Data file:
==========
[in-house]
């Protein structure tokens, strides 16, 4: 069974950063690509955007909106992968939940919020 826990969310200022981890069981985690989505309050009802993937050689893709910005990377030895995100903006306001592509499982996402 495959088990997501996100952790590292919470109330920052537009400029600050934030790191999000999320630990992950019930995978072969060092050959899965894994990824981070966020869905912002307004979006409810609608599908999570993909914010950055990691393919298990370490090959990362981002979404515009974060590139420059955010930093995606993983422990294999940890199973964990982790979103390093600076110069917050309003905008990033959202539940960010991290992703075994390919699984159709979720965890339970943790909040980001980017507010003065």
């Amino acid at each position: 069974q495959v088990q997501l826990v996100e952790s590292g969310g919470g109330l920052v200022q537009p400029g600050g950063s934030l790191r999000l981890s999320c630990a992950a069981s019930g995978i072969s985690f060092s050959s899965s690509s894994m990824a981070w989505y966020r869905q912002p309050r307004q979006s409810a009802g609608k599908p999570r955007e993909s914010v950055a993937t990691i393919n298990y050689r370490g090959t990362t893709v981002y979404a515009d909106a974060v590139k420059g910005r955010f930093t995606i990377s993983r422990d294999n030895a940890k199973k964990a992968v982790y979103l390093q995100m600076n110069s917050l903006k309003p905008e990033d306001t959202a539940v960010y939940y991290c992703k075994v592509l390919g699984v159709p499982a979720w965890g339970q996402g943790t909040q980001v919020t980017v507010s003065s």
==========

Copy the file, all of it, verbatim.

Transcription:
[in-house]
């Protein structure tokens, strides 16, 4: 069974950063690509955007909106992968939940919020 826990969310200022981890069981985690989505309050009802993937050689893709910005990377030895995100903006306001592509499982996402 495959088990997501996100952790590292919470109330920052537009400029600050934030790191999000999320630990992950019930995978072969060092050959899965894994990824981070966020869905912002307004979006409810609608599908999570993909914010950055990691393919298990370490090959990362981002979404515009974060590139420059955010930093995606993983422990294999940890199973964990982790979103390093600076110069917050309003905008990033959202539940960010991290992703075994390919699984159709979720965890339970943790909040980001980017507010003065």
């Amino acid at each position: 069974q495959v088990q997501l826990v996100e952790s590292g969310g919470g109330l920052v200022q537009p400029g600050g950063s934030l790191r999000l981890s999320c630990a992950a069981s019930g995978i072969s985690f060092s050959s899965s690509s894994m990824a981070w989505y966020r869905q912002p309050r307004q979006s409810a009802g609608k599908p999570r955007e993909s914010v950055a993937t990691i393919n298990y050689r370490g090959t990362t893709v981002y979404a515009d909106a974060v590139k420059g910005r955010f930093t995606i990377s993983r422990d294999n030895a940890k199973k964990a992968v982790y979103l390093q995100m600076n110069s917050l903006k309003p905008e990033d306001t959202a539940v960010y939940y991290c992703k075994v592509l390919g699984v159709p499982a979720w965890g339970q996402g943790t909040q980001v919020t980017v507010s003065s």